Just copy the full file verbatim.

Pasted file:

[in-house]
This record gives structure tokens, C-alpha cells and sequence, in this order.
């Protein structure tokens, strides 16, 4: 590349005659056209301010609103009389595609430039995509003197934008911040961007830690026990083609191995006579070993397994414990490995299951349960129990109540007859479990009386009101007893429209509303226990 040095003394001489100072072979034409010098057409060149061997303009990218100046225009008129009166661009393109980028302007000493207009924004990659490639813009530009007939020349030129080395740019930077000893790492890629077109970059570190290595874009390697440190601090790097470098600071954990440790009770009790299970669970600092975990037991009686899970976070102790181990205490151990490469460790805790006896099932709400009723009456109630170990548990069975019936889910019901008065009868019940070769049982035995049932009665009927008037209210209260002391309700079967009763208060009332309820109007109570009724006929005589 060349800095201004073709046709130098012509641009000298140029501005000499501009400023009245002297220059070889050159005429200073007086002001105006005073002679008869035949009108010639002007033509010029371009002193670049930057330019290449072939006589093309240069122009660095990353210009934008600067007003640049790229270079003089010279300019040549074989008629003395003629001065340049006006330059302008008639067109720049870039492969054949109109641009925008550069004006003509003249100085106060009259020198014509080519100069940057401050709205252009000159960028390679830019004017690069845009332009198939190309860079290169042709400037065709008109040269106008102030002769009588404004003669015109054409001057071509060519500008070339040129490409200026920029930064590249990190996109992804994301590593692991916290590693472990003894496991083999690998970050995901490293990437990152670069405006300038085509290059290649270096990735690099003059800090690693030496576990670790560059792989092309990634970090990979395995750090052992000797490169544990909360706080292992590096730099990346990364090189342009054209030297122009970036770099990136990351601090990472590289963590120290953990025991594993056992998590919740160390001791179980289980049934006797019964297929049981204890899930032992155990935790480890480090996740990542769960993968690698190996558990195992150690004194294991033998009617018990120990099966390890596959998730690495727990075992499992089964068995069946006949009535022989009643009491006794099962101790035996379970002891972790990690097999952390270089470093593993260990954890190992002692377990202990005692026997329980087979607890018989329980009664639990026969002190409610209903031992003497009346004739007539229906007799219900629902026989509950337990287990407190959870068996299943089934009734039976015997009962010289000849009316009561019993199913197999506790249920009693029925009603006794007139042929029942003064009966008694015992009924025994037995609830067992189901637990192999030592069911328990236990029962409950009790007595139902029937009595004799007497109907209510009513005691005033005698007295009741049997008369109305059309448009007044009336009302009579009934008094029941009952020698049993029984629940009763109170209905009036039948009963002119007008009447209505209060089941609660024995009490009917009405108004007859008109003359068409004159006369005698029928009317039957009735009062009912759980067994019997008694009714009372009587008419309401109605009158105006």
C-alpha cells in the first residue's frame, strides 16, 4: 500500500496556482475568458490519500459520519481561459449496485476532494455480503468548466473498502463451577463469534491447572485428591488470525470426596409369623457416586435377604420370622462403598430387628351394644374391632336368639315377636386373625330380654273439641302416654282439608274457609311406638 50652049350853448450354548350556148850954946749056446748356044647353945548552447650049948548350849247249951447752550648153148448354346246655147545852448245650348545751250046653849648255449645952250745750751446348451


[in-house]
This record gives structure tokens, C-alpha cells and sequence, in this order.
């Protein structure tokens, strides 16, 4: 590349005659056209301010609103009389595609430039995509003197934008911040961007830690026990083609191995006579070993397994414990490995299951349960129990109540007859479990009386009101007893429209509303226990 040095003394001489100072072979034409010098057409060149061997303009990218100046225009008129009166661009393109980028302007000493207009924004990659490639813009530009007939020349030129080395740019930077000893790492890629077109970059570190290595874009390697440190601090790097470098600071954990440790009770009790299970669970600092975990037991009686899970976070102790181990205490151990490469460790805790006896099932709400009723009456109630170990548990069975019936889910019901008065009868019940070769049982035995049932009665009927008037209210209260002391309700079967009763208060009332309820109007109570009724006929005589 060349800095201004073709046709130098012509641009000298140029501005000499501009400023009245002297220059070889050159005429200073007086002001105006005073002679008869035949009108010639002007033509010029371009002193670049930057330019290449072939006589093309240069122009660095990353210009934008600067007003640049790229270079003089010279300019040549074989008629003395003629001065340049006006330059302008008639067109720049870039492969054949109109641009925008550069004006003509003249100085106060009259020198014509080519100069940057401050709205252009000159960028390679830019004017690069845009332009198939190309860079290169042709400037065709008109040269106008102030002769009588404004003669015109054409001057071509060519500008070339040129490409200026920029930064590249990190996109992804994301590593692991916290590693472990003894496991083999690998970050995901490293990437990152670069405006300038085509290059290649270096990735690099003059800090690693030496576990670790560059792989092309990634970090990979395995750090052992000797490169544990909360706080292992590096730099990346990364090189342009054209030297122009970036770099990136990351601090990472590289963590120290953990025991594993056992998590919740160390001791179980289980049934006797019964297929049981204890899930032992155990935790480890480090996740990542769960993968690698190996558990195992150690004194294991033998009617018990120990099966390890596959998730690495727990075992499992089964068995069946006949009535022989009643009491006794099962101790035996379970002891972790990690097999952390270089470093593993260990954890190992002692377990202990005692026997329980087979607890018989329980009664639990026969002190409610209903031992003497009346004739007539229906007799219900629902026989509950337990287990407190959870068996299943089934009734039976015997009962010289000849009316009561019993199913197999506790249920009693029925009603006794007139042929029942003064009966008694015992009924025994037995609830067992189901637990192999030592069911328990236990029962409950009790007595139902029937009595004799007497109907209510009513005691005033005698007295009741049997008369109305059309448009007044009336009302009579009934008094029941009952020698049993029984629940009763109170209905009036039948009963002119007008009447209505209060089941609660024995009490009917009405108004007859008109003359068409004159006369005698029928009317039957009735009062009912759980067994019997008694009714009372009587008419309401109605009158105006």
C-alpha cells in the first residue's frame, strides 16, 4: 500500500496556482475568458490519500459520519481561459449496485476532494455480503468548466473498502463451577463469534491447572485428591488470525470426596409369623457416586435377604420370622462403598430387628351394644374391632336368639315377636386373625330380654273439641302416654282439608274457609311406638 50652049350853448450354548350556148850954946749056446748356044647353945548552447650049948548350849247249951447752550648153148448354346246655147545852448245650348545751250046653849648255449645952250745750751446348451